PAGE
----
Benefits and Compensation

How to Alleviate Burnout: A Look into the Healthcare Industry

As burnout continues to weaken the workforce at hospitals across the country, CEOs must take action to create a sustainable environment for their employees.

According to more than 20,000 physicians and more than 32,000 nurses surveyed for a KLAS Arch Collaborative report, improving staffing and aligning leadership with staff were the number one and number two solutions, respectively, for addressing burnout.

Here’s a look at the top six methods chosen by respondents:

Improve Staffing

The clear choice for both nurses and physicians, it’s no surprise that staffing should be a priority for CEOs.

Not only do hospital leaders have to be willing to add to their workforce, but they also must think of ways to bolster recruitment and hiring strategies.

The hiring process especially shouldn’t be overlooked, according to Memorial Regional Hospital South CEO Phil Wright, who advises having efficiency and cultural fit in mind when bringing on new staff.

Align Leadership with Workers

Respondents also share the belief that leadership needs to better support staff.

To do that, CEOs should strive to create an environment where their physicians and nurses feel like they are heard and cared for. Concerns falling on deaf ears is a surefire way to alienate workers and have them considering walking out the door.

Provide Better Pay

Not everything can be solved with money, but increasing pay can go a long way to making staff—nurses in particular—feel like they are properly compensated for their work.

Even though CEOs everywhere are aiming to cut down on labor costs, investing in your people can help reduce turnover, which will save on the bottom line in the long run.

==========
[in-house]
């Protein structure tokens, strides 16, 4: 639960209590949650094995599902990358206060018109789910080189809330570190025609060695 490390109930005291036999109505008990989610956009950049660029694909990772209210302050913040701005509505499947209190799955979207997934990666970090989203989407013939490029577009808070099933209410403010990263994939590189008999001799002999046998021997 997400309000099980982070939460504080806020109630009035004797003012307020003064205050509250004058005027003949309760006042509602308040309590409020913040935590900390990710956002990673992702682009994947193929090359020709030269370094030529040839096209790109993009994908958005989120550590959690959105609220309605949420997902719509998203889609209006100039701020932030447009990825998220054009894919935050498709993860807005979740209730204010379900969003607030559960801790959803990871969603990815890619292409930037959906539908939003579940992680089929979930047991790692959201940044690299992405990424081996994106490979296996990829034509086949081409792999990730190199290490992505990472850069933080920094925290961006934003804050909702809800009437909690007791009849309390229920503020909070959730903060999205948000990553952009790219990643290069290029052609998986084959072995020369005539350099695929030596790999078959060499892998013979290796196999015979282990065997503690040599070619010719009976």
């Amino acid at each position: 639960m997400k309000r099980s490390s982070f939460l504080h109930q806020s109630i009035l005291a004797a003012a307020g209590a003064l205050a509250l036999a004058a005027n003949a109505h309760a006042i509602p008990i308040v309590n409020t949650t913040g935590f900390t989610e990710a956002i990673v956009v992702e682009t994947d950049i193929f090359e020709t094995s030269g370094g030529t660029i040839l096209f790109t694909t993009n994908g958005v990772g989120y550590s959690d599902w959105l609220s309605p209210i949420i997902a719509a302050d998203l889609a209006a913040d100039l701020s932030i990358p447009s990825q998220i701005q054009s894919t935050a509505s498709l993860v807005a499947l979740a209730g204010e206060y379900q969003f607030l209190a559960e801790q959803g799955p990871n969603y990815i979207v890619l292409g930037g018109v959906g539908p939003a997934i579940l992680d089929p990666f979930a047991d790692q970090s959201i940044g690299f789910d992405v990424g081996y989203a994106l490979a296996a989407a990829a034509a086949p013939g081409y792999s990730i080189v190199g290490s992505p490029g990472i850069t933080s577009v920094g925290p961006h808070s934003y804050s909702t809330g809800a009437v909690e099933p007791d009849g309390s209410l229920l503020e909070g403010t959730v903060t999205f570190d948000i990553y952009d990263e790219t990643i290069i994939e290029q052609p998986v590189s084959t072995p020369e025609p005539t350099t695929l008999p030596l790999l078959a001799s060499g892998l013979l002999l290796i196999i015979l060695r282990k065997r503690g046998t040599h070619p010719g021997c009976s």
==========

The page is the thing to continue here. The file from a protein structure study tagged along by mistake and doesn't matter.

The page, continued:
That’s why 70% of hospitals have implemented or increased sign-on bonuses in the past year, while 59% increased new hire pay, 54% increased their minimum wage scales, and 52% increased or added referral bonus programs, according to a recent survey by Aon.

Improve EHR Efficiency

Many physicians and some nurses report that they are doing more with fewer resources due to their experiences with EHR.

To improve efficiency, CEOs should consider providing EHR education and personalization tools to optimize workflows, as well as exploring partnerships with vendor and service firms.

Decrease Workload

Bringing in enough staff to handle the workload is necessary, but it’s not addressing the root of the problem: reducing the amount of work.

That’s something AtlantiCare Health System CEO Michael Charlton believes is a must for hospital leaders to truly address workforce challenges.

Part of the solution may lie in technology and its ability to automate tasks that would otherwise be done manually. However, it requires CEOs be proactive by investing in and implementing technology to take the burden off their staff.

Provide Better Wellness Benefits

Going back to the idea of leaders investing in their workers, simply increasing pay is not necessarily enough.

Physicians and nurses want better benefits to feel like they are rewarded outside of how they’re compensated.

In response, many hospitals have stepped up their benefits. The aforementioned survey by Aon found that 95% of hospitals are offering tuition reimbursement programs, 93% are offering flexible work options, 84% are offering personal leave, 80% are offering financial/wellness planning, 64% are offering gender-affirming benefits, 57% are offering enhanced behavioral health benefits, and 53% are offering paid parental leave beyond state and city mandates.

Understanding what it is that their clinical staff want can allow CEOs to implement the right changes to keep their workers happy and in place for the long haul.

Jay Asser is the contributing editor for strategy at HealthLeaders. 

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